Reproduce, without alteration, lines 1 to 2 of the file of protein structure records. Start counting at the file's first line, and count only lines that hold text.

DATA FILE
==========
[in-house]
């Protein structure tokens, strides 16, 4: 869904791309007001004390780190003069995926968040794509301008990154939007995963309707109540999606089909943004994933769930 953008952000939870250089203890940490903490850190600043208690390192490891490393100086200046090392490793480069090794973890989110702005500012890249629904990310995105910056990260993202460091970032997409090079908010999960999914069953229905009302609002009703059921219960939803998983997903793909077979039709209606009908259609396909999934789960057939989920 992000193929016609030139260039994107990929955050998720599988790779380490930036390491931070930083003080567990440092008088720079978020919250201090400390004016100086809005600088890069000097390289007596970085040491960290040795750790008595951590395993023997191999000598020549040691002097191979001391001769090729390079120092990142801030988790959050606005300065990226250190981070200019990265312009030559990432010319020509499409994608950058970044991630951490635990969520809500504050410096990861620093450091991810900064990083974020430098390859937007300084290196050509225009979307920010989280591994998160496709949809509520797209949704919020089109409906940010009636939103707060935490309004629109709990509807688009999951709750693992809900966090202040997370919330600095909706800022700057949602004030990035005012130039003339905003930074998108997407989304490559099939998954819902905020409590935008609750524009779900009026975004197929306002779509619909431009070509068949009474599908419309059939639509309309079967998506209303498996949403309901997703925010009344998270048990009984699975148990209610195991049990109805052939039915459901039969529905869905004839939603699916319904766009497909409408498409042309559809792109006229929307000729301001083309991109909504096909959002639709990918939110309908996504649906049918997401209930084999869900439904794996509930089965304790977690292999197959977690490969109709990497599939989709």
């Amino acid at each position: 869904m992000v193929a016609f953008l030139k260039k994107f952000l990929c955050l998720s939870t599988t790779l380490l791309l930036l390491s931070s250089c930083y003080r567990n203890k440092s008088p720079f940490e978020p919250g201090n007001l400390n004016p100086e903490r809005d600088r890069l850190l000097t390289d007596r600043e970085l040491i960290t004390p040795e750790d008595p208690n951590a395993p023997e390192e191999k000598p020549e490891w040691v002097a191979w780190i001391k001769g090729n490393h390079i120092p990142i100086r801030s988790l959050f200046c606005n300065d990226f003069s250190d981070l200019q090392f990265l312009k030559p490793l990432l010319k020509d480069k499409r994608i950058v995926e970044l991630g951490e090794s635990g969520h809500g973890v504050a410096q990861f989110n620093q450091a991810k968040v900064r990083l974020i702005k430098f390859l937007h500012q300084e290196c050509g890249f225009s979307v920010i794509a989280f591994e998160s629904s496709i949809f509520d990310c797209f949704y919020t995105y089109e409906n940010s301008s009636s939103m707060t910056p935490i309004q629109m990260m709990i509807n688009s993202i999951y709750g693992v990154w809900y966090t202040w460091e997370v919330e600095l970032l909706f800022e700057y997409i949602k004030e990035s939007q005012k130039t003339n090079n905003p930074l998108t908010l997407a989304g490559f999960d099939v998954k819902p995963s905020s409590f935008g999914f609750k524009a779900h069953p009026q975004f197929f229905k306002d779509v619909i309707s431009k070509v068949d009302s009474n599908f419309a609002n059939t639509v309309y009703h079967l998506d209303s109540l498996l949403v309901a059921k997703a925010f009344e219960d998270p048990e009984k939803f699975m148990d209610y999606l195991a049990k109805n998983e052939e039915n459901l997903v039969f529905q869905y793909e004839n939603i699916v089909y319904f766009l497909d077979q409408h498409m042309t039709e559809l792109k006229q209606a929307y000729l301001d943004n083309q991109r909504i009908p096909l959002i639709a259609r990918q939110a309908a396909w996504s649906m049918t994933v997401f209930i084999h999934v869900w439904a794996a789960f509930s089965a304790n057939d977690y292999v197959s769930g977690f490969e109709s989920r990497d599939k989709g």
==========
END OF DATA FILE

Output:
[in-house]
């Protein structure tokens, strides 16, 4: 869904791309007001004390780190003069995926968040794509301008990154939007995963309707109540999606089909943004994933769930 953008952000939870250089203890940490903490850190600043208690390192490891490393100086200046090392490793480069090794973890989110702005500012890249629904990310995105910056990260993202460091970032997409090079908010999960999914069953229905009302609002009703059921219960939803998983997903793909077979039709209606009908259609396909999934789960057939989920 992000193929016609030139260039994107990929955050998720599988790779380490930036390491931070930083003080567990440092008088720079978020919250201090400390004016100086809005600088890069000097390289007596970085040491960290040795750790008595951590395993023997191999000598020549040691002097191979001391001769090729390079120092990142801030988790959050606005300065990226250190981070200019990265312009030559990432010319020509499409994608950058970044991630951490635990969520809500504050410096990861620093450091991810900064990083974020430098390859937007300084290196050509225009979307920010989280591994998160496709949809509520797209949704919020089109409906940010009636939103707060935490309004629109709990509807688009999951709750693992809900966090202040997370919330600095909706800022700057949602004030990035005012130039003339905003930074998108997407989304490559099939998954819902905020409590935008609750524009779900009026975004197929306002779509619909431009070509068949009474599908419309059939639509309309079967998506209303498996949403309901997703925010009344998270048990009984699975148990209610195991049990109805052939039915459901039969529905869905004839939603699916319904766009497909409408498409042309559809792109006229929307000729301001083309991109909504096909959002639709990918939110309908996504649906049918997401209930084999869900439904794996509930089965304790977690292999197959977690490969109709990497599939989709």